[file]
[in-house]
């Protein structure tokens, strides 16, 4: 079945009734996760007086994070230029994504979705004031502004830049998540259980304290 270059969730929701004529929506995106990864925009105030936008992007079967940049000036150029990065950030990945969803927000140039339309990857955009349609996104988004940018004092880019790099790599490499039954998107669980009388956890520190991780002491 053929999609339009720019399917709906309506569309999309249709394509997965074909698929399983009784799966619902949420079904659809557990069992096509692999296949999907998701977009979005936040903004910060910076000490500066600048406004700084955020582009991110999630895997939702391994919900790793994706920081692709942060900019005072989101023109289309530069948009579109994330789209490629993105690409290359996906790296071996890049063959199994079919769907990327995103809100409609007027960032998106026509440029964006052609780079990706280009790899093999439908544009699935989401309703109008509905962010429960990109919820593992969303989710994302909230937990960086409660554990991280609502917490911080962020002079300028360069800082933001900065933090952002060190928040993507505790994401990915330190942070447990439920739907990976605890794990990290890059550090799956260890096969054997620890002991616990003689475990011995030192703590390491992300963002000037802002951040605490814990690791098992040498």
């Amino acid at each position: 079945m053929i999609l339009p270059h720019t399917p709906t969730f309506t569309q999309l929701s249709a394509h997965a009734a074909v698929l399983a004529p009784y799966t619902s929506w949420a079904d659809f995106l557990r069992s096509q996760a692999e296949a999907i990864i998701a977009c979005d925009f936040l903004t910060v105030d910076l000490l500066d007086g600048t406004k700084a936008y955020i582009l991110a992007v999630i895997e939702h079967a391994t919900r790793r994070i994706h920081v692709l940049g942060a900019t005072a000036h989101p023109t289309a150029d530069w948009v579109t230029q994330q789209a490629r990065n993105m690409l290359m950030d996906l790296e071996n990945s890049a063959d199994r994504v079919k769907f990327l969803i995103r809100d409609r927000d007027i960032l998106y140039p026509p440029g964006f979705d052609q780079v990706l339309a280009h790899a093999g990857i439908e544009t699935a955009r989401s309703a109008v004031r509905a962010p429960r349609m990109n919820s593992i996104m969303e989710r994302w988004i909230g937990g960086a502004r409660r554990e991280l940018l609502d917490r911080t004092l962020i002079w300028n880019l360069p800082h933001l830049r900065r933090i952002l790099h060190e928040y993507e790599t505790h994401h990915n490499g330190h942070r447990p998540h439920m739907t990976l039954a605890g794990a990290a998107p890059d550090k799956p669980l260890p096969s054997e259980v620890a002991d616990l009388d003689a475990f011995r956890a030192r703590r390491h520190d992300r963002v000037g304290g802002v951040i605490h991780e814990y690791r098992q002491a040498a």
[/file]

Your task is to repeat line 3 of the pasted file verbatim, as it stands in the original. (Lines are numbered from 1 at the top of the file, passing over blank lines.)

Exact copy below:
């Amino acid at each position: 079945m053929i999609l339009p270059h720019t399917p709906t969730f309506t569309q999309l929701s249709a394509h997965a009734a074909v698929l399983a004529p009784y799966t619902s929506w949420a079904d659809f995106l557990r069992s096509q996760a692999e296949a999907i990864i998701a977009c979005d925009f936040l903004t910060v105030d910076l000490l500066d007086g600048t406004k700084a936008y955020i582009l991110a992007v999630i895997e939702h079967a391994t919900r790793r994070i994706h920081v692709l940049g942060a900019t005072a000036h989101p023109t289309a150029d530069w948009v579109t230029q994330q789209a490629r990065n993105m690409l290359m950030d996906l790296e071996n990945s890049a063959d199994r994504v079919k769907f990327l969803i995103r809100d409609r927000d007027i960032l998106y140039p026509p440029g964006f979705d052609q780079v990706l339309a280009h790899a093999g990857i439908e544009t699935a955009r989401s309703a109008v004031r509905a962010p429960r349609m990109n919820s593992i996104m969303e989710r994302w988004i909230g937990g960086a502004r409660r554990e991280l940018l609502d917490r911080t004092l962020i002079w300028n880019l360069p800082h933001l830049r900065r933090i952002l790099h060190e928040y993507e790599t505790h994401h990915n490499g330190h942070r447990p998540h439920m739907t990976l039954a605890g794990a990290a998107p890059d550090k799956p669980l260890p096969s054997e259980v620890a002991d616990l009388d003689a475990f011995r956890a030192r703590r390491h520190d992300r963002v000037g304290g802002v951040i605490h991780e814990y690791r098992q002491a040498a």